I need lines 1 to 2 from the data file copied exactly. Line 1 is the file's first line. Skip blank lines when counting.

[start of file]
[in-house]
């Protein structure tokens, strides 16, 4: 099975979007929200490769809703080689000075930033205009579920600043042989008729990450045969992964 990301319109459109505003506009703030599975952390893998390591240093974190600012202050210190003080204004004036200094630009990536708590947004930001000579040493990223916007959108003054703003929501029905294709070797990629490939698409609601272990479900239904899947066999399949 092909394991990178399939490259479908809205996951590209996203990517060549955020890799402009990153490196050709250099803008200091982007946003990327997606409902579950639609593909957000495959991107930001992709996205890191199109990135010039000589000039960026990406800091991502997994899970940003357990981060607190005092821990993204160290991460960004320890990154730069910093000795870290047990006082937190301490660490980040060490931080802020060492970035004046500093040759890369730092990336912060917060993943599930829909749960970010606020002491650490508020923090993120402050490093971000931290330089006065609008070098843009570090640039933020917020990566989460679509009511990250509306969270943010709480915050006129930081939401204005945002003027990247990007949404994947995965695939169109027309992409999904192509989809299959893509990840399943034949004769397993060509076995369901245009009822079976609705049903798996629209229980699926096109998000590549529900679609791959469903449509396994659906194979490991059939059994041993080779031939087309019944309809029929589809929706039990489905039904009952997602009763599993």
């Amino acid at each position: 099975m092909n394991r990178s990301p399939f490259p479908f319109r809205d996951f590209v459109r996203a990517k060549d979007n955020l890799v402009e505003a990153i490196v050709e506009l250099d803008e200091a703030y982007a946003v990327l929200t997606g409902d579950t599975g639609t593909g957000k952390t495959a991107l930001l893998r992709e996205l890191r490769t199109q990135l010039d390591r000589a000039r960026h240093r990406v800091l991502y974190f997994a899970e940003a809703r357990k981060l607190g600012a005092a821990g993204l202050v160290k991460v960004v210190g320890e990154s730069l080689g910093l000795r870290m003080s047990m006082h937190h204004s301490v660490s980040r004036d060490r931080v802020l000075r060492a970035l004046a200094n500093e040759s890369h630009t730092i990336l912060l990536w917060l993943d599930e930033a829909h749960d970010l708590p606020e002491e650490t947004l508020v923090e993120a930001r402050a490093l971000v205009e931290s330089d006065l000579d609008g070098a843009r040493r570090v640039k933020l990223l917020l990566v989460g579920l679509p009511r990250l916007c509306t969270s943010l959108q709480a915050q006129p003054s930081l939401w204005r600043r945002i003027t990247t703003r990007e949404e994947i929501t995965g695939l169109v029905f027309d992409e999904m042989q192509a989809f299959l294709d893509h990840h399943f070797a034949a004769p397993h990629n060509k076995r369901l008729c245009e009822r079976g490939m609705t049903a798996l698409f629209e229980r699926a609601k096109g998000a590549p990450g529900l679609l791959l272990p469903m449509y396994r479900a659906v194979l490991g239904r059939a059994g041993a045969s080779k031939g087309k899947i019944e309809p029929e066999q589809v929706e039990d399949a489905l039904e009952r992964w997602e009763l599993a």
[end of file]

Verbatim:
[in-house]
């Protein structure tokens, strides 16, 4: 099975979007929200490769809703080689000075930033205009579920600043042989008729990450045969992964 990301319109459109505003506009703030599975952390893998390591240093974190600012202050210190003080204004004036200094630009990536708590947004930001000579040493990223916007959108003054703003929501029905294709070797990629490939698409609601272990479900239904899947066999399949 092909394991990178399939490259479908809205996951590209996203990517060549955020890799402009990153490196050709250099803008200091982007946003990327997606409902579950639609593909957000495959991107930001992709996205890191199109990135010039000589000039960026990406800091991502997994899970940003357990981060607190005092821990993204160290991460960004320890990154730069910093000795870290047990006082937190301490660490980040060490931080802020060492970035004046500093040759890369730092990336912060917060993943599930829909749960970010606020002491650490508020923090993120402050490093971000931290330089006065609008070098843009570090640039933020917020990566989460679509009511990250509306969270943010709480915050006129930081939401204005945002003027990247990007949404994947995965695939169109027309992409999904192509989809299959893509990840399943034949004769397993060509076995369901245009009822079976609705049903798996629209229980699926096109998000590549529900679609791959469903449509396994659906194979490991059939059994041993080779031939087309019944309809029929589809929706039990489905039904009952997602009763599993």